Incense container in shape of Chinese lion-dog

Artist: Attributed to Ōhi Chōzaemon 大樋長左衛門 (1630 - 1712)
Historical period(s)
Edo period, late 17th-early 18th century
Earthenware with amber lead glaze
Ohi ware
H x W x D: 4.4 x 6.8 x 5.4 cm (1 3/4 x 2 11/16 x 2 1/8 in)
Japan, Ishikawa prefecture, Kanazawa
Credit Line
Gift of Charles Lang Freer
Accession Number
On View Location
Currently not on view
Ceramic, Container

Incense box (kogo)

Edo period (1615 - 1868), guardian lion, incense, Japan, lion, Ohi ware

To 1902
Samuel Colman (1832-1920), New York, NY, and Newport, RI, to 1902 [1]

From 1902 to 1919
Charles Lang Freer (1854-1919), purchased at the sale of the Samuel Colman Collection, American Art Association, New York, March 19-22, 1902 [2]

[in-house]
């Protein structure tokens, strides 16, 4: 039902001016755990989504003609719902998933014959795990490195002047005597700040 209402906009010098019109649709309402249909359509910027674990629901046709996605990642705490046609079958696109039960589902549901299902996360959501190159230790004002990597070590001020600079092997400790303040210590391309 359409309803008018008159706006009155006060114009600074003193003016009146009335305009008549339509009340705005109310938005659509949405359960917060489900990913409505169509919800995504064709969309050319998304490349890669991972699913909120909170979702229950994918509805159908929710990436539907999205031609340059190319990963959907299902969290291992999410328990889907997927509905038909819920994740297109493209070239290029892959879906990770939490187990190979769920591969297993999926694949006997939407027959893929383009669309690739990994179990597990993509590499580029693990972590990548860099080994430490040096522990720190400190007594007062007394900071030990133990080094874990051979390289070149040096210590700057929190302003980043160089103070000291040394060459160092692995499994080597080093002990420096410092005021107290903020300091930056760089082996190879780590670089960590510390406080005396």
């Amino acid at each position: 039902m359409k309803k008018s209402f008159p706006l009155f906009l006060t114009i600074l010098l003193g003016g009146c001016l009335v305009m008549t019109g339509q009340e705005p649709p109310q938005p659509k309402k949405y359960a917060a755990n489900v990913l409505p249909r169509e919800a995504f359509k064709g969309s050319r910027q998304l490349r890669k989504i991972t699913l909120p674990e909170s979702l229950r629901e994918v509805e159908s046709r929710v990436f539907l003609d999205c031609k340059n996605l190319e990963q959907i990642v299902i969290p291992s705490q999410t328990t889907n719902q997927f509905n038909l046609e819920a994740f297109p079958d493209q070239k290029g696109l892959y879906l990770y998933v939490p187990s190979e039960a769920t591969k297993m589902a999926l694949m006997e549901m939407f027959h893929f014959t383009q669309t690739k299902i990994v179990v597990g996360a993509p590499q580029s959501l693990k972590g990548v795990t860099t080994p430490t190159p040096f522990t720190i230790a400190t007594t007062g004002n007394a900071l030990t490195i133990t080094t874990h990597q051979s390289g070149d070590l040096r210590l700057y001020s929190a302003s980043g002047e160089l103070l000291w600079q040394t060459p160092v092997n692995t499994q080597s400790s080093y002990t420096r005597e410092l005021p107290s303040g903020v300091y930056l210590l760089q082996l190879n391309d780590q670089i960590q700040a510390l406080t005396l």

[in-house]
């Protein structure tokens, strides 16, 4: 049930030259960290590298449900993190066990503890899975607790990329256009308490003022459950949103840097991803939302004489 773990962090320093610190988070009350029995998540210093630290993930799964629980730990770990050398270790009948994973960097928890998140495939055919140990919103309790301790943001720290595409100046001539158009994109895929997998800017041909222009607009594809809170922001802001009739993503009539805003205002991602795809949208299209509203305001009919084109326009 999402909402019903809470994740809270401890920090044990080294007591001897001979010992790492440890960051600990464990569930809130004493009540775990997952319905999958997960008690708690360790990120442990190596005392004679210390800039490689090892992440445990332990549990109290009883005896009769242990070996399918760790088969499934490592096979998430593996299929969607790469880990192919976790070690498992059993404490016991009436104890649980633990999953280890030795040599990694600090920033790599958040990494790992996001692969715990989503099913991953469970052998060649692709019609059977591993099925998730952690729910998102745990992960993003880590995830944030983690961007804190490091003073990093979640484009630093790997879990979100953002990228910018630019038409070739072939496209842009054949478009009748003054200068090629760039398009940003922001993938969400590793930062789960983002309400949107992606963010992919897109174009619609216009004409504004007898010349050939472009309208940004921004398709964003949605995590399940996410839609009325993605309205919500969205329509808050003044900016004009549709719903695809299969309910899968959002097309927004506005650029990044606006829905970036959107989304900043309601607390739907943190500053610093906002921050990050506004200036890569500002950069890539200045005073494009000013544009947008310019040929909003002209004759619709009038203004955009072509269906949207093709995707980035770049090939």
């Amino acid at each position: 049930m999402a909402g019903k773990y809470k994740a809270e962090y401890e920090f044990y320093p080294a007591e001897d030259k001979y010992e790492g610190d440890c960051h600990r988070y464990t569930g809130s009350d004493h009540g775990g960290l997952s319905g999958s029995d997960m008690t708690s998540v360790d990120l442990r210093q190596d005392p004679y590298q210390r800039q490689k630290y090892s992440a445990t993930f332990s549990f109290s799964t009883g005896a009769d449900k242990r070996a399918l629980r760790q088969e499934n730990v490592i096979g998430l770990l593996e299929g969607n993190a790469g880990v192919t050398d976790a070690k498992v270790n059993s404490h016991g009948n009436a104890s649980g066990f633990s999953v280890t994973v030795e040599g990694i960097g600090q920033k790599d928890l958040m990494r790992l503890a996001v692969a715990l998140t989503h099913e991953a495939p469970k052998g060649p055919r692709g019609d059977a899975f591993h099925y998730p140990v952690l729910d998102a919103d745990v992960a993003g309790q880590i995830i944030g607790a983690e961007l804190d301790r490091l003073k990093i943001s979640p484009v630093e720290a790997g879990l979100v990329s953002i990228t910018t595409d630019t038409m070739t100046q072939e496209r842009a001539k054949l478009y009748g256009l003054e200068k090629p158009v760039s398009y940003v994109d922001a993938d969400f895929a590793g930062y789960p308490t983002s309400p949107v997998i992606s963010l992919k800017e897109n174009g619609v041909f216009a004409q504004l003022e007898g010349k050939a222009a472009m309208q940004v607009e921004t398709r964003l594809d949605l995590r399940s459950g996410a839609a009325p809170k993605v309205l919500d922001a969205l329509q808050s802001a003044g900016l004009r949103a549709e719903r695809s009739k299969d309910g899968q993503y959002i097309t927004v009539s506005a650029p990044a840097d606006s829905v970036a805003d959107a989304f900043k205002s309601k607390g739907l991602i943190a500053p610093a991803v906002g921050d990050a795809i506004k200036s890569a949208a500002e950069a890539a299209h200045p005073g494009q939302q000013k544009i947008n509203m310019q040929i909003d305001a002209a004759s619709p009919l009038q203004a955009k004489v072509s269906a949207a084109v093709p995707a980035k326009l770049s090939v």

From 1920
Freer Gallery of Art, gift of Charles Lang Freer in 1920 [3]


[1] See Original Pottery List, L. 1127, Freer Gallery of Art and Arthur M. Sackler Gallery Archives. Samuel Colman was collecting Asian objects by at least 1880 (see Curatorial Remark 9, Louise Cort, April 20, 2007, in the object record).

[2] See note 1.

[3] The original deed of Charles Lang Freer's gift was signed in 1906. The collection was received in 1920 upon the completion of the Freer Gallery.

Previous Owner(s)

Samuel Colman 1832 - 1920
Charles Lang Freer 1854-1919
American Art Association (C.L. Freer source) established 1883


Freer's collection included many examples of Raku ware, which developed in association with the tea ceremony. The Ohi pottery in Kanazawa was an offshoot of the original Raku workshop in Kyoto. Ohi potters developed the amber glaze used on this incense-pellet container to distinguish their products from Kyoto Raku ware.

Collection Area(s)
Japanese Art
Web Resources
Google Cultural Institute
Rights Statement

Copyright with museum